Have you seen that there is more diversity in the roles offered to black actors since you started acting? Has there been a shift in the past few years?
I believe it’s starting to grow. Even with the role I’m playing in Hell On Wheels, I’m playing a freed slave. The show takes place in 1865, so the majority of black males in America were slaves [at that time], so that was inevitable. But this character is written as a very intelligent, strong leader and thinker. And that’s something that I celebrate and honor. So I really love the fact that I’m getting to play that role.
Has being in movies and now on television broadened your fan base as a rap artist?
Yes. I notice the correlation of more people just knowing who I am. A 65 year old white man could be like, “Wait, I know you. Were you in that movie with…?”
Right. Just your fame in general has grown.
Have you seen that translate to more album sales?
It will. It does, and it gets me attention. I haven’t come out with an album in three years, but I think with The Dreamer, The Believer it will translate. Put it this way: the [quality of your] music is what is going to get you the album sales. The popularity though will help people be aware of you.
Getting back to the music, tell me about doing “Go” with John Mayer for your album Be. Was his friendship with Kanye West what brought him in to the fold?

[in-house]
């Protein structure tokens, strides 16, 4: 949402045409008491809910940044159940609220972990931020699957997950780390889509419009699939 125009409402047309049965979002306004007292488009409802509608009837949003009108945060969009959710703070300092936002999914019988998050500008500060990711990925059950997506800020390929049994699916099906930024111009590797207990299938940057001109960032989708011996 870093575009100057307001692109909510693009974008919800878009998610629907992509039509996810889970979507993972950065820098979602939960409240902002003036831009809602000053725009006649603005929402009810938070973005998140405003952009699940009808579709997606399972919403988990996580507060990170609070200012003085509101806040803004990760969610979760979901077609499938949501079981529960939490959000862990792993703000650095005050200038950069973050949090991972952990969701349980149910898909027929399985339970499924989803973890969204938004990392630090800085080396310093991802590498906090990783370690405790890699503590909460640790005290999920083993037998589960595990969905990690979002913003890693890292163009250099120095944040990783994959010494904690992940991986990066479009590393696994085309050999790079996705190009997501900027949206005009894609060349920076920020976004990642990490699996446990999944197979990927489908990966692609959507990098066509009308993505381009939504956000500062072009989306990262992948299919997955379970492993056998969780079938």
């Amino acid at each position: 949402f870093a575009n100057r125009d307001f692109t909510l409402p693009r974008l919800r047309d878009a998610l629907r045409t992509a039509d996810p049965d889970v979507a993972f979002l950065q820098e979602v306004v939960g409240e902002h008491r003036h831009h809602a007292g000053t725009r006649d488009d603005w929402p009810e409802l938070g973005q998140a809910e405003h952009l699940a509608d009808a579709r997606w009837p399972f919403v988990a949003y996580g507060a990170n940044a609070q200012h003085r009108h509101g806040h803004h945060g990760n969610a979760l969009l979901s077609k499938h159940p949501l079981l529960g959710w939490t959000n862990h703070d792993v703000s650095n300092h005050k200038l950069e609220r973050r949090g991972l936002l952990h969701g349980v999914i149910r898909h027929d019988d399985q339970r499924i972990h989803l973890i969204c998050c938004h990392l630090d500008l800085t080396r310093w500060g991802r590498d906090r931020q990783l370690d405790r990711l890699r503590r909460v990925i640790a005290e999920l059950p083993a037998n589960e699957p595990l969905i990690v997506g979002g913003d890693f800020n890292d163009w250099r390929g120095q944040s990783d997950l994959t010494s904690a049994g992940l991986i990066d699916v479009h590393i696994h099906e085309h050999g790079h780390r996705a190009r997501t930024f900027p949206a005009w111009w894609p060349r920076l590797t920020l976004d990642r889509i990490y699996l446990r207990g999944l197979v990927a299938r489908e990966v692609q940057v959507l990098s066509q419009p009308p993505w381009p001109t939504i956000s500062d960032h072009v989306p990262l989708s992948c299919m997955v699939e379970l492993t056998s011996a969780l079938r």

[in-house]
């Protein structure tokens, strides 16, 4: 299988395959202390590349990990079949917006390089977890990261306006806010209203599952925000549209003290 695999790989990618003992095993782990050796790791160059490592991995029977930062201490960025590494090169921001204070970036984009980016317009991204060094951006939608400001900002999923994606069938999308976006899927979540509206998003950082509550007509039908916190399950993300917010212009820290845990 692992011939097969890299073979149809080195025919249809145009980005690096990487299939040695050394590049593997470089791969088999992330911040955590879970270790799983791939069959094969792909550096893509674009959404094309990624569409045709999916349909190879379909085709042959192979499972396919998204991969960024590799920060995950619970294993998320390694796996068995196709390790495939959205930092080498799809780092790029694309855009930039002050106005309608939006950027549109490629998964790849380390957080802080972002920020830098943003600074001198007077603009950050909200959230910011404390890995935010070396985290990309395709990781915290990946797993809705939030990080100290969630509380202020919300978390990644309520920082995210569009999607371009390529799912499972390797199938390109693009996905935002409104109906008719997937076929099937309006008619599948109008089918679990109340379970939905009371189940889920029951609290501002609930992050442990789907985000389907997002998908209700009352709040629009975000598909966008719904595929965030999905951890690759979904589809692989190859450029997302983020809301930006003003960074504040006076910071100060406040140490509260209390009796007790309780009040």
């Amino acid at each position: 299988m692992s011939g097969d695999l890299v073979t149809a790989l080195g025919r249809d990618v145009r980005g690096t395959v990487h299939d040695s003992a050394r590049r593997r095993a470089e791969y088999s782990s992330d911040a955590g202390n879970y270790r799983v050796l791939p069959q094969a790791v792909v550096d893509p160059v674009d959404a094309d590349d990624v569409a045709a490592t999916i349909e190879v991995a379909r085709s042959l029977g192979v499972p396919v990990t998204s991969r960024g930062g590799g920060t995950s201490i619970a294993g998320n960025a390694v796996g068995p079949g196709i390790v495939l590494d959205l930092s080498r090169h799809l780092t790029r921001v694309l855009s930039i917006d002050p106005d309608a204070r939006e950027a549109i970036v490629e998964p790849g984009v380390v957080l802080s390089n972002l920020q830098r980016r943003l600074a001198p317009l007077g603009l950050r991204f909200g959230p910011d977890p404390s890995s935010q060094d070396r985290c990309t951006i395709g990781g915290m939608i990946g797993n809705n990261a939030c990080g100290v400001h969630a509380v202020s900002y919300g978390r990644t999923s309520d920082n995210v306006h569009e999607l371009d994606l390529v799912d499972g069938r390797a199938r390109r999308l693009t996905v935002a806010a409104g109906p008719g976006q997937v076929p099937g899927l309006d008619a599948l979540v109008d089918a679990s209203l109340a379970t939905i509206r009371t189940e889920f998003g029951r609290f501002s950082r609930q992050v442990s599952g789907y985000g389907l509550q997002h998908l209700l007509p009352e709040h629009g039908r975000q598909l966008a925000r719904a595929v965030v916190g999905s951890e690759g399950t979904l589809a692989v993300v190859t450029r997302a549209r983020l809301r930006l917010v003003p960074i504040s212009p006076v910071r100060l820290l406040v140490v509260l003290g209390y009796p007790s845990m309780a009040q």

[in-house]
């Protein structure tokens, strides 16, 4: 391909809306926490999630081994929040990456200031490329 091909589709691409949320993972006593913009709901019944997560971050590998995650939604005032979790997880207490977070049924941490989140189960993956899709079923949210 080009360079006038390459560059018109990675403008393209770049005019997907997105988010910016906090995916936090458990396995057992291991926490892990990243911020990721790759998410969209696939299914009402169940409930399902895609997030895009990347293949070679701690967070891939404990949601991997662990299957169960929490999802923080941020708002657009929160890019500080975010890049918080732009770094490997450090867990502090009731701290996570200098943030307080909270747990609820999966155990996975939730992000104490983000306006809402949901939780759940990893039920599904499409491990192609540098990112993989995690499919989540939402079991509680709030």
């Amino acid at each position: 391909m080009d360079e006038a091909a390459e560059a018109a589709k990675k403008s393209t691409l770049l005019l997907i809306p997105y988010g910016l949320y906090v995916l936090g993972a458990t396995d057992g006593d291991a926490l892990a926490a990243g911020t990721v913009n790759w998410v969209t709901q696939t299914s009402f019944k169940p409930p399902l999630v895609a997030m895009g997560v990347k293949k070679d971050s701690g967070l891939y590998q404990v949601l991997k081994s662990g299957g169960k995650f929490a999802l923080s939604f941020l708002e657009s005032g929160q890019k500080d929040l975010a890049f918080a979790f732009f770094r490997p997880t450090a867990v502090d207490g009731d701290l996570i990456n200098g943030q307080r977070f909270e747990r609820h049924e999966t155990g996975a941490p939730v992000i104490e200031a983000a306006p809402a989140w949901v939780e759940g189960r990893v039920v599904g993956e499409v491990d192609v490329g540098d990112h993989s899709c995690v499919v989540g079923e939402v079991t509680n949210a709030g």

He and Kanye were cool, and we were all hanging out. We went to the movies to see Ray, and then later on that day we went to the studio, and we were making all different types of songs. And Kanye started making the beat for “Go,” and John Mayer had the idea and put it on there. It was really organic. Just hanging out and having a good time.
Have you ever talked to Kanye about appealing to a wide audience but still keeping the content authentic when you’re creating music together?
We never discuss it, but I think Kanye is a genius for being able to make music that is pure and truthful, but he has the sensibility to reach the masses. It’s not only with his music. It’s in his personality, and things that he sees. It’s just a thing that we are creating this music that we love, and it just naturally has some things that will appeal to broader audiences. And I think Kanye is cognisant about making music that is not limited. He takes pride in that, and so do I. I want to make the purist art possible, but I want it to appeal to and hit as many people as possible. I want it to touch the universe. To me, that comes from being the most creative and being aware. As long as I’m in tune with and not far removed from what’s happening in pop music and hip-hop music today, and I have the pulse of what’s going on, I can go in my world and go create, and it will still be relevant, but it will be unique.
Do you think race played a part in that whole Kanye West and Taylor Swift VMA incident?
Yeah, I believe it did. As far as the core of it, anyone would feel a certain way about the way it went down, because it’s a young lady receiving an award, and a man comes up and disturbs it. Whatever color she was, some human being would feel a certain way. But I think it became more of an issue because she was “America’s Sweetheart” of country music. Race made it a bigger issue, but I think most people would say [to Kanye], “Man, that ain’t how you should do it.”
Are you aware that Taylor Swift’s a big hip-hop fan? She brought out T.I. and B.O.B on tour, and even rapped Nicki Minaj’s “Super Bass” during a recent radio interview.